Have you always dreamt of having the freedom to grow your own food, look after animals, and live in a homestead in a remote area surrounded by nature? It may look romantic and seem like a great idea, but it is definitely not an easy one!
This independent lifestyle hides many stumbling blocks, and you need to be aware of them in advance. It is so easy to become a servant to your homestead instead of letting your homestead serve you. Lots of newbies go back to the city very quickly!
This shouldn’t be the case for you! You may think you are ready, but believe us, there is always room to improve, and the best way is by learning from other people’s mistakes. If you are ready to leave everything in the city – your job, friends, and family, you really need to be aware of what you are getting yourself into.
We would love to help you with a list of the nine most common mistakes a new homesteader makes. Hopefully, our advice will help you avoid some of the pitfalls that beginners usually struggle with.
Mistake #1: Not making a plan
Fulfilling your dream of having a homestead would be great, but you don’t want to jump into this step without planning it ahead! Being spontaneous sounds good, but use this courage in other aspects of life as it might not quite work with homesteading. Owning land requires planning, prioritizing your main needs, and having goals.
What you need to do is: write down your future plans, and don’t think only about the basics. Go into more detail for a better outcome. Do not assume that everything will go smoothly; instead, try to be realistic about what you can achieve and try predicting what could possibly go wrong so that you have an action plan in advance.
- Which area suits your needs?
- How much land would you need?
- How will you make an income from your homestead?
- What kind of equipment would you need?
- What kind of animals will you be looking after, and for what purpose?
Give a specific date for when you want each goal or task to be done.
If you have the idea of starting this homestead as a business venture, be even more precise! Go into more depth – make a business plan. After you start, you should regularly review how the work is going and change the strategy if things are not working out the way you want them to.
Unfortunately, not everything will go as planned. This doesn’t mean we should skip this essential first step, of course! Your plan is your compass – it will help keep you on track!
Mistake #2: Failure to create a budget
Owning a homestead is extremely expensive, so you need to be aware of the costs and set your budget. Before even taking the step of buying, check how much the land will cost. Also, home renovations can be a big splurge. We encourage you to make a list, go through all the points on it, and think about the financial part.
The list is long, and if your finances fall apart, unfortunately, your dreams of homesteading will also fall apart with it. Invest only in the things you certainly can afford, and change your plans for those you can’t.
Another important tip is not to invest a lot of money in advanced infrastructure. Unless you have spent your life on a homestead, there is no way you know how to design the garden in the most effective way. Start from somewhere, get some good experience, clear your vision, and then invest in more temporary infrastructure when you upgrade your knowledge.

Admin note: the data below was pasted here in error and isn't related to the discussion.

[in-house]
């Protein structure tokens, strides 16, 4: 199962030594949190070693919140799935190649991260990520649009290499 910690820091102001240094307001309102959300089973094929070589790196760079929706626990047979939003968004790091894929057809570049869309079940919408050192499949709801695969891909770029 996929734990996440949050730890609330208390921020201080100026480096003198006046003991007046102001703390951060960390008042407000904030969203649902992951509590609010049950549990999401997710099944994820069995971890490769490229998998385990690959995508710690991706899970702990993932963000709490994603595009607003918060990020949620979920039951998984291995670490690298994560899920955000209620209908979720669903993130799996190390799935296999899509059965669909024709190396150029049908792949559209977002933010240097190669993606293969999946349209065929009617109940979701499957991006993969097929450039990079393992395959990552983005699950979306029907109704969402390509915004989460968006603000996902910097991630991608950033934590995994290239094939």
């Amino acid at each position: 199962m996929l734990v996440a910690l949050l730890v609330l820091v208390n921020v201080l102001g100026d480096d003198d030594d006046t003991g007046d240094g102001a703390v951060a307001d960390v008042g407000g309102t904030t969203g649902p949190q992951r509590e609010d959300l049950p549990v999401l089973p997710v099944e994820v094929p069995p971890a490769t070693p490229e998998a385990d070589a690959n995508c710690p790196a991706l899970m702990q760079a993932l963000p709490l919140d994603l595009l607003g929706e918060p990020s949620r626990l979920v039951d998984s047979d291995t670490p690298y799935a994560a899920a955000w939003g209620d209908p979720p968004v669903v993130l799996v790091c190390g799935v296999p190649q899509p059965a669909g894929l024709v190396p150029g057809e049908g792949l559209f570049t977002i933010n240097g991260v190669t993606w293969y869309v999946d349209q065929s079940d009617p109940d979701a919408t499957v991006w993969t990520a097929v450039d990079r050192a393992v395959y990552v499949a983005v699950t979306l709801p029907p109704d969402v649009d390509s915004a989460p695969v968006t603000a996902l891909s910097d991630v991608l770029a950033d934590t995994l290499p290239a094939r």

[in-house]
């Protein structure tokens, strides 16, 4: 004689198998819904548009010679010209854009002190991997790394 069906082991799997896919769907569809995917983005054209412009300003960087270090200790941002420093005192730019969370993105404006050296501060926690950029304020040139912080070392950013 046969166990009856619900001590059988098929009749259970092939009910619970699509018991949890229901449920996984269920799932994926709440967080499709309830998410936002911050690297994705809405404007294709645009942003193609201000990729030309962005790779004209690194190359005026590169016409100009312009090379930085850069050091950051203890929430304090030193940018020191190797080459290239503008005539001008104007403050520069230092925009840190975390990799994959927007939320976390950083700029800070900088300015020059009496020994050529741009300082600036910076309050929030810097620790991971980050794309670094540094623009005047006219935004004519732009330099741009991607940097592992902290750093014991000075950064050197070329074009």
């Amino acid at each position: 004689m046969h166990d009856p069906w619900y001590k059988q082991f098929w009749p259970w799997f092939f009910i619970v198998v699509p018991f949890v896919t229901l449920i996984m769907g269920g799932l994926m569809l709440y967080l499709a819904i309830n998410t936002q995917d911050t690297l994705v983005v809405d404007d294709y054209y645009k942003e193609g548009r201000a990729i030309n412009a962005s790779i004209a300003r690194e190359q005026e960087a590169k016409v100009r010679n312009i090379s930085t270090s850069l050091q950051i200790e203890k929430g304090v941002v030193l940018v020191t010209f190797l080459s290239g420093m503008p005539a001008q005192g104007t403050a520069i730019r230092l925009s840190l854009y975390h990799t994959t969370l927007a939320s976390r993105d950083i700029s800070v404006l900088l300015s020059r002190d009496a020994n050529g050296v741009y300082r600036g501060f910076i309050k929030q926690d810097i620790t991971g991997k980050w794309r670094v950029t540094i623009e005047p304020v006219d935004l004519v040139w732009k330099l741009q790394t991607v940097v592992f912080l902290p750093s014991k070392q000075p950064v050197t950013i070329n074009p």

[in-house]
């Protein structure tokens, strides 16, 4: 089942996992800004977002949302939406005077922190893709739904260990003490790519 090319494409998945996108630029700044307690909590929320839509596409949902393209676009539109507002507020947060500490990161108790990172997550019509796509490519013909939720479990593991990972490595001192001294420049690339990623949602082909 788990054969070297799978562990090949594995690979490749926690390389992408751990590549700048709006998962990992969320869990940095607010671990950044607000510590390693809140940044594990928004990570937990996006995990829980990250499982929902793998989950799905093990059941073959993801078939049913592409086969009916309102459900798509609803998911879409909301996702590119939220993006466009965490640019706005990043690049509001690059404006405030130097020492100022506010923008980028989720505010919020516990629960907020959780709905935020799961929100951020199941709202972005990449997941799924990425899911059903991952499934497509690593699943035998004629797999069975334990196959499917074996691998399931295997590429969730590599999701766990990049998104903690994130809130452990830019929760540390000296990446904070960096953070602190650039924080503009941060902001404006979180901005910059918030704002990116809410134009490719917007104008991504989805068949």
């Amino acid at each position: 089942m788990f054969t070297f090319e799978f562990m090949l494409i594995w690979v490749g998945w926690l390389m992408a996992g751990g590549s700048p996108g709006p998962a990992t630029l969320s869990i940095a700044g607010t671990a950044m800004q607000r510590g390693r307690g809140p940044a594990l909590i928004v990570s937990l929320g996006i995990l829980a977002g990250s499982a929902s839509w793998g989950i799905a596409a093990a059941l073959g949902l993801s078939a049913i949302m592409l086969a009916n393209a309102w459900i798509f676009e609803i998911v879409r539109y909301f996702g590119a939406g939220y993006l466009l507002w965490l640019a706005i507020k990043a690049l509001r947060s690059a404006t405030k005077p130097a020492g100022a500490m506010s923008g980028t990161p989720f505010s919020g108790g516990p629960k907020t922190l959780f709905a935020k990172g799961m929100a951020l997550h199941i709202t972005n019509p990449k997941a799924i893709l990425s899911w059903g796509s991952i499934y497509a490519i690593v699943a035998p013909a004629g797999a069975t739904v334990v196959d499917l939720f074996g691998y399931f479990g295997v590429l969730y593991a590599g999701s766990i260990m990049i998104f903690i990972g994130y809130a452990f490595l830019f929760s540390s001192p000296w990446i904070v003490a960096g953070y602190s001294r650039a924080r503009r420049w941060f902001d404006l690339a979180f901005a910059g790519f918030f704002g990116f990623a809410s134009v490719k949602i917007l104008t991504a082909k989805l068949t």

Of course, you need to give lots of money to create your dream homestead, but once it is done, you will have to keep up with the daily expenses. Determine how much you will need for electricity, water, seeds, soil, pots, and animal food. This will always be part of your monthly budget.
Mistake #3: Failure to do a proper research
The good news is that you have already started your research with this article! It is absolutely unacceptable to skip researching in advance, as there is so much information online nowadays that can really help you. The Internet is full of everything you need!
Start with your land. It is a must to check the zoning before purchasing. You might buy acreage, but farm animals may not be allowed by the zoning of your place. Depending on the country and particular region, there are both estates in the countryside and farms. The closer you are to the city, the higher the possibility of not being allowed to own farm livestock.
A property may look completely different when the seasons are changing. The spring is romantic; everything blooms, you can feel the life, but the winter is another story. At times, an area may appear heavenly – no wind, bright sun, and all-around peace – but when planning a residence, you should consider the future of this property and determine if the climate all year round matches your strategy. Research the area and inquire with the locals about how things are in the different seasons.
If you want to take this journey of becoming a homestead, research the resources you need for water and electricity, too. Alternative energy options may be interesting – is there a creek for a micro-hydro system, a path of wind for a wind generator, or even solar panel systems? What are the animal’s requirements for medical care and food? How are you going to store all the food you will be producing?
All those small bits and bobs can make or break your project! One thing is certain: if you know what you’re doing ahead of time, you’ll have a much better chance of succeeding in homesteading.
Mistake #4: Constructing an overly large house
You will be designing a house without construction restrictions, but don’t get too overwhelmed. This freedom to build the home of your dreams is a gift, but again, think realistically! You should maintain the house later. If you make a palace, it will be more complicated for your everyday life and less comfortable. It would take too much energy, and you already have a lot to do with the animals and the garden.